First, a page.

The statement, “God hates the sin but loves the sinner” is a very popular phrase that has infiltrated the teaching of the evangelical church. That statement, however, is not true. Is it possible for God to hate the action and not the person who commits the sin? When God judges sinners, does He send their sin to hell or does He send people to hell?
Any honest study of reprobation will demonstrate that sinners are considered the enemies of God (Psalm 68:21; Romans 5:10). As God judges sinners, they receive what they deserve and it’s the individual who is punished – not their sin. Take the scene before the judgment throne of God in Revelation 20:11-15. The people are pictured as standing before the throne. The text doesn’t say that God assembled everyone’s sin before His throne. The sinner who violates God’s law will give an account of his deeds and then he will be judged according to his works.
How is God Glorified in Reprobation?
It’s clear that God gains much glory in the fact that He chose to save Jacob before the foundation of the world (Ephesians 1; Romans 9). However, before the foundation of the world, God likewise chose to judge Esau. According to Wayne Grudem, reprobation is defined as follows:
Reprobation is the sovereign decision of God before creation to pass over some persons, in sorrow deciding not to save them, and to punish them for their sins, and thereby to manifest his justice. 
How does God gain glory in choosing to judge sinners? When you read Malachi 1 regarding Esau, it seems perfectly clear that God’s hatred is accurate and not merely an exaggerated word choice. Malachi writes the following:
“I have loved you,” says the LORD. But you say, “How have you loved us?” “Is not Esau Jacob’s brother?” declares the LORD. “Yet I have loved Jacob  but Esau I have hated. I have laid waste his hill country and left his heritage to jackals of the desert.”  If Edom says, “We are shattered but we will rebuild the ruins,” the LORD of hosts says, “They may build, but I will tear down, and they will be called ‘the wicked country,’ and ‘the people with whom the LORD is angry forever.’”  Your own eyes shall see this, and you shall say, “Great is the LORD beyond the border of Israel” (Malachi 1:2-5)!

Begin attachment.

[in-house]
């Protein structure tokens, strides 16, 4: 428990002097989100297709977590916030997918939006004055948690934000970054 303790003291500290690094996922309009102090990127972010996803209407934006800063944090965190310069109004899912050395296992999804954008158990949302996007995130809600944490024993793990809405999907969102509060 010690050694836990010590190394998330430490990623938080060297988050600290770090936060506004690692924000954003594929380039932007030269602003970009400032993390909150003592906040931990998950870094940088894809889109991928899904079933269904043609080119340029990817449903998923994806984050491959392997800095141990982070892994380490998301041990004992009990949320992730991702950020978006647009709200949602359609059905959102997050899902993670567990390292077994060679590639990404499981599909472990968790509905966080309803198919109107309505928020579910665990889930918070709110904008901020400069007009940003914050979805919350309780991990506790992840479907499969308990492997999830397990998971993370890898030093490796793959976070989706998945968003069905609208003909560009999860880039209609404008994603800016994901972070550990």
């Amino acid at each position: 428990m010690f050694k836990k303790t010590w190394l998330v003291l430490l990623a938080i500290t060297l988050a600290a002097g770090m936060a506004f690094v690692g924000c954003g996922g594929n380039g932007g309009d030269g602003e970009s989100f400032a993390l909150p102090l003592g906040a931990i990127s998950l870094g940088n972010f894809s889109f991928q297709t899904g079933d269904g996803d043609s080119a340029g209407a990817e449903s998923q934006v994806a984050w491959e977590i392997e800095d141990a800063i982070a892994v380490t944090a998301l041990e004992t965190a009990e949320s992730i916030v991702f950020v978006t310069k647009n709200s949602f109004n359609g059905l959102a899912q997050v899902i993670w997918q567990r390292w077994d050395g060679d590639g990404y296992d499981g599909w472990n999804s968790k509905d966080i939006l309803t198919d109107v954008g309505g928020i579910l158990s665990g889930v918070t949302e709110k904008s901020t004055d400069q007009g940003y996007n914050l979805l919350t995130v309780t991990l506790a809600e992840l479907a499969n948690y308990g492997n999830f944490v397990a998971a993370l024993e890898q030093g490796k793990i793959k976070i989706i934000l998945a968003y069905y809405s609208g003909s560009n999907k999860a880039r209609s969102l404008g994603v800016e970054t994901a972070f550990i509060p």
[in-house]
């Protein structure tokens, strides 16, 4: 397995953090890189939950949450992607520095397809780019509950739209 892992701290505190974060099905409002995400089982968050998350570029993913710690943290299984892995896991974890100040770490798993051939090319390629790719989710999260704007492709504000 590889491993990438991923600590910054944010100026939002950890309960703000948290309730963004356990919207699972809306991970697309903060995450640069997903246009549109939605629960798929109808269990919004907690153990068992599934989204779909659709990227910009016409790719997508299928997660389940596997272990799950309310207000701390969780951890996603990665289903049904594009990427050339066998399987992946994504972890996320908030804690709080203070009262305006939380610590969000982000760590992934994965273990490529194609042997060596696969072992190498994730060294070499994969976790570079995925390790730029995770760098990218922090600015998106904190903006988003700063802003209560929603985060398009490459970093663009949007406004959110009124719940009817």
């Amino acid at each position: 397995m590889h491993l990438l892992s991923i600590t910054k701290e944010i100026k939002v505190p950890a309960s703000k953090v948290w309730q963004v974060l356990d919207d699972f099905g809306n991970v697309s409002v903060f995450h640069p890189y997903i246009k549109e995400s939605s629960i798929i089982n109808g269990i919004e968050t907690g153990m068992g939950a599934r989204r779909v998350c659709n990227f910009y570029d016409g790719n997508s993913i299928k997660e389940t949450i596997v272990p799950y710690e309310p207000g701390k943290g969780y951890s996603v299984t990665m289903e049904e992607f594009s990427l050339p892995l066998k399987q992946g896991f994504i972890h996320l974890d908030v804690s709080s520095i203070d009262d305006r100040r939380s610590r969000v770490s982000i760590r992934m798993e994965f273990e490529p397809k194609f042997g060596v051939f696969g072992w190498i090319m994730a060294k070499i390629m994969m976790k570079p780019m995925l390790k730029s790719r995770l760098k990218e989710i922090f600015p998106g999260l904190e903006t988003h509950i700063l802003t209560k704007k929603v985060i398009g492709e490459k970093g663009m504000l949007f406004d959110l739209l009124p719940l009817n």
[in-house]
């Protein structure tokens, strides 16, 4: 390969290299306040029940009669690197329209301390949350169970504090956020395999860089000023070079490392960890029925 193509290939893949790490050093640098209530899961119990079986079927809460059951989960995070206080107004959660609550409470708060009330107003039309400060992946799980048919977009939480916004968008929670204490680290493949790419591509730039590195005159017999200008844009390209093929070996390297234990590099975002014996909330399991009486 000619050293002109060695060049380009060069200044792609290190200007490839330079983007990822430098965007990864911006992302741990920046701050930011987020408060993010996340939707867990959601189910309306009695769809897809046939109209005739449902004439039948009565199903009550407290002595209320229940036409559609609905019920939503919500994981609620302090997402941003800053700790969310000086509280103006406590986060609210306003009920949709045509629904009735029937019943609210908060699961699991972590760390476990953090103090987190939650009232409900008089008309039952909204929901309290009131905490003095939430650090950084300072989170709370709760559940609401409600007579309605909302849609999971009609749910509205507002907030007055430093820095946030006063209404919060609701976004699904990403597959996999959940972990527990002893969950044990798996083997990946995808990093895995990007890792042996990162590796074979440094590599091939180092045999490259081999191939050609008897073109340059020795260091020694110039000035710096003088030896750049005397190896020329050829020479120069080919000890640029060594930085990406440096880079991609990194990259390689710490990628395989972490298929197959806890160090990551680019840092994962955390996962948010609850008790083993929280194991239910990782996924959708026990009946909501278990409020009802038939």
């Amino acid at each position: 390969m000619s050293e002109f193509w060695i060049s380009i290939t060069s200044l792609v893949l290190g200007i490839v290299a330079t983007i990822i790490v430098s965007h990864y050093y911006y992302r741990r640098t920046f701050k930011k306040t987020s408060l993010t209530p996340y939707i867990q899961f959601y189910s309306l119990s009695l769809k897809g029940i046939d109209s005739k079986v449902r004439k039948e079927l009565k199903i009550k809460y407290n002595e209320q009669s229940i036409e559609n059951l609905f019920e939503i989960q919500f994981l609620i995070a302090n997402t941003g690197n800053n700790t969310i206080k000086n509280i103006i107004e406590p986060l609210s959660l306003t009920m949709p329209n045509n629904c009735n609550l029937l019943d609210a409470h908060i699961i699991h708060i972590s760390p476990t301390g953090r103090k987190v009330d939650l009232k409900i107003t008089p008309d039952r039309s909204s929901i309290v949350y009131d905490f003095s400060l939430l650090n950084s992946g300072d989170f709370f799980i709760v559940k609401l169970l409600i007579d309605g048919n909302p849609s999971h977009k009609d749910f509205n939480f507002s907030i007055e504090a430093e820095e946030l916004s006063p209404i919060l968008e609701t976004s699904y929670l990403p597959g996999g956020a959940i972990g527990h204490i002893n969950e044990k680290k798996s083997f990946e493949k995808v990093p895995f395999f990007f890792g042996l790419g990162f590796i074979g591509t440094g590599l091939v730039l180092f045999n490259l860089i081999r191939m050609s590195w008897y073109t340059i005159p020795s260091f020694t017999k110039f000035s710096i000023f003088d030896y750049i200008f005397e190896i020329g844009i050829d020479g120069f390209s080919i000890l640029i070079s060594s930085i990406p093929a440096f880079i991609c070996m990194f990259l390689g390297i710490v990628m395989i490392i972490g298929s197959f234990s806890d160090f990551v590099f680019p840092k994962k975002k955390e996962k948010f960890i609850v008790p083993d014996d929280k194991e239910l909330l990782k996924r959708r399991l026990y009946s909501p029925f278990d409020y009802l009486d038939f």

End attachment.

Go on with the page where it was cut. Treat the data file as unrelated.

If God finds no pleasure in the perishing of the wicked (Ezekiel 33:11), how does He receive glory from sinners who perish under His judgment? God receives glory when wicked sinners perish in two specific ways? First of all, God receives glory in the fact that He is a just and righteous Judge. His holy justice being executed against law breakers is a good thing. Paul Washer is right as he states that the most terrifying truth in all of Scripture is that God is good. Why is this terrifying? Because this good Judge will actually execute holy justice upon guilty sinners and they will find no backdoor escape or under the table deal to evade the wrath of God.
Be sure of this fact, on the great day of judgment, there will be no picket signs with slogans that slander the justice of God. There will be no accusations that God is not fair. There will be no statements suggesting that God is not just. There will be no person accuse God of injustice. God is the perfect and holy Judge of all eternity, and we can rest assured that sinners will be judged righteously.
We have all questioned the justice system of our nation at times, but we must have confidence that our God will execute His justice with complete precision and without any error. God is not slack concerning His promises to His people and likewise concerning His plan to execute judgment upon the wicked.
Did God hate Esau? Yes, according to the Scriptures, God hated Esau and He loved Jacob. Both statements are true, but only one of these men got what they deserved. As we study this truth in Scripture, it should not cause our hearts to swell with delight as we consider the reality of God’s eternal judgment upon guilty sinners. It should propel us to go and tell the good news that God saves sinners. Whosoever shall come to God in faith and repentance will receive the mercy of God.
- Wayne A. Grudem, Systematic Theology: An Introduction to Biblical Doctrine (Leicester, England; Grand Rapids, MI: Inter-Varsity Press; Zondervan Pub. House, 2004), 685.